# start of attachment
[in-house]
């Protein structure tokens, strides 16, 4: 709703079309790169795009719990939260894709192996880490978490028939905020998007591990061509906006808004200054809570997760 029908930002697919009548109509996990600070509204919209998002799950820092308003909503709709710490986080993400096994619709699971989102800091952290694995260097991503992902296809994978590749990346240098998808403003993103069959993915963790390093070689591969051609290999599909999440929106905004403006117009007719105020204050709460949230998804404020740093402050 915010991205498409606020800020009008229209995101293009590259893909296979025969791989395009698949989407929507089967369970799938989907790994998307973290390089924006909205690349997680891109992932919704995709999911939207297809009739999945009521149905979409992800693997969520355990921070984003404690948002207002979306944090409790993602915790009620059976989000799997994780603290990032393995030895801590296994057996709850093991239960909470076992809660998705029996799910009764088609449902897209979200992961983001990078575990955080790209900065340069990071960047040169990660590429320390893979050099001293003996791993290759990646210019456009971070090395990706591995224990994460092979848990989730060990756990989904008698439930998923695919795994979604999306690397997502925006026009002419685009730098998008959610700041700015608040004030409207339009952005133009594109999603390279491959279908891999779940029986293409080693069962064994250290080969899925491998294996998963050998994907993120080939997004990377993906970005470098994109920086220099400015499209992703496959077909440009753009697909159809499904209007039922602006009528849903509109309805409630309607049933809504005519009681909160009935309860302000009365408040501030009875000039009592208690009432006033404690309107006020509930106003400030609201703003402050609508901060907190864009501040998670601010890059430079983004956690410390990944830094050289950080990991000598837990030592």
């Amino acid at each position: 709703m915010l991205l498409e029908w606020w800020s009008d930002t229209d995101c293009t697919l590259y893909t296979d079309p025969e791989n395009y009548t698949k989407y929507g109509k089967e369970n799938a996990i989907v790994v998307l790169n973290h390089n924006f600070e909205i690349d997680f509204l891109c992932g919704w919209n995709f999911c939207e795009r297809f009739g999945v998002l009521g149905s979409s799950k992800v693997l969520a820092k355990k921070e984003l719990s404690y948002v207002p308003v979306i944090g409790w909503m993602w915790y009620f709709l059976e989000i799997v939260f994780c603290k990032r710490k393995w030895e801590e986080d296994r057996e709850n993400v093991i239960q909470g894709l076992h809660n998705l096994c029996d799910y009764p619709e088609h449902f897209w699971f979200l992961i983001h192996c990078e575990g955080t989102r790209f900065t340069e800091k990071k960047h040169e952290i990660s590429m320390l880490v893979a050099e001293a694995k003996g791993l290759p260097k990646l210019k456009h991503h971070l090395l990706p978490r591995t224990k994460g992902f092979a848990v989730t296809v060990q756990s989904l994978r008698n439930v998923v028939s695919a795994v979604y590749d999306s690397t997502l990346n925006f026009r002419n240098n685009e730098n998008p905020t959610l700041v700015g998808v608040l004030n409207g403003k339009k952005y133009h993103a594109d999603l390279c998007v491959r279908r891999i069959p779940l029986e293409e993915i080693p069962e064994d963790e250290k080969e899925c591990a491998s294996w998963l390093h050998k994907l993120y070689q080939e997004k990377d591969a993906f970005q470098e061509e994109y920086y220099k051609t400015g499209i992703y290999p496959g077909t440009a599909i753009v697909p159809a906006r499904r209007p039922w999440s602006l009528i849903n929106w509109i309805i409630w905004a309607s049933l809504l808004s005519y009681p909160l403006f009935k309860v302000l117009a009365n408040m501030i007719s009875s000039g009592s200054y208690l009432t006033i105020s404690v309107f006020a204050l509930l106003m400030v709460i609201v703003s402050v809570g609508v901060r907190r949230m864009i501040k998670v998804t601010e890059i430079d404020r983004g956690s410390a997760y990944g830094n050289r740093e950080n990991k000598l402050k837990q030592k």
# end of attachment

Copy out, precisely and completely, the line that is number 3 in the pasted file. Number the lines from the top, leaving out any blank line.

């Amino acid at each position: 709703m915010l991205l498409e029908w606020w800020s009008d930002t229209d995101c293009t697919l590259y893909t296979d079309p025969e791989n395009y009548t698949k989407y929507g109509k089967e369970n799938a996990i989907v790994v998307l790169n973290h390089n924006f600070e909205i690349d997680f509204l891109c992932g919704w919209n995709f999911c939207e795009r297809f009739g999945v998002l009521g149905s979409s799950k992800v693997l969520a820092k355990k921070e984003l719990s404690y948002v207002p308003v979306i944090g409790w909503m993602w915790y009620f709709l059976e989000i799997v939260f994780c603290k990032r710490k393995w030895e801590e986080d296994r057996e709850n993400v093991i239960q909470g894709l076992h809660n998705l096994c029996d799910y009764p619709e088609h449902f897209w699971f979200l992961i983001h192996c990078e575990g955080t989102r790209f900065t340069e800091k990071k960047h040169e952290i990660s590429m320390l880490v893979a050099e001293a694995k003996g791993l290759p260097k990646l210019k456009h991503h971070l090395l990706p978490r591995t224990k994460g992902f092979a848990v989730t296809v060990q756990s989904l994978r008698n439930v998923v028939s695919a795994v979604y590749d999306s690397t997502l990346n925006f026009r002419n240098n685009e730098n998008p905020t959610l700041v700015g998808v608040l004030n409207g403003k339009k952005y133009h993103a594109d999603l390279c998007v491959r279908r891999i069959p779940l029986e293409e993915i080693p069962e064994d963790e250290k080969e899925c591990a491998s294996w998963l390093h050998k994907l993120y070689q080939e997004k990377d591969a993906f970005q470098e061509e994109y920086y220099k051609t400015g499209i992703y290999p496959g077909t440009a599909i753009v697909p159809a906006r499904r209007p039922w999440s602006l009528i849903n929106w509109i309805i409630w905004a309607s049933l809504l808004s005519y009681p909160l403006f009935k309860v302000l117009a009365n408040m501030i007719s009875s000039g009592s200054y208690l009432t006033i105020s404690v309107f006020a204050l509930l106003m400030v709460i609201v703003s402050v809570g609508v901060r907190r949230m864009i501040k998670v998804t601010e890059i430079d404020r983004g956690s410390a997760y990944g830094n050289r740093e950080n990991k000598l402050k837990q030592k």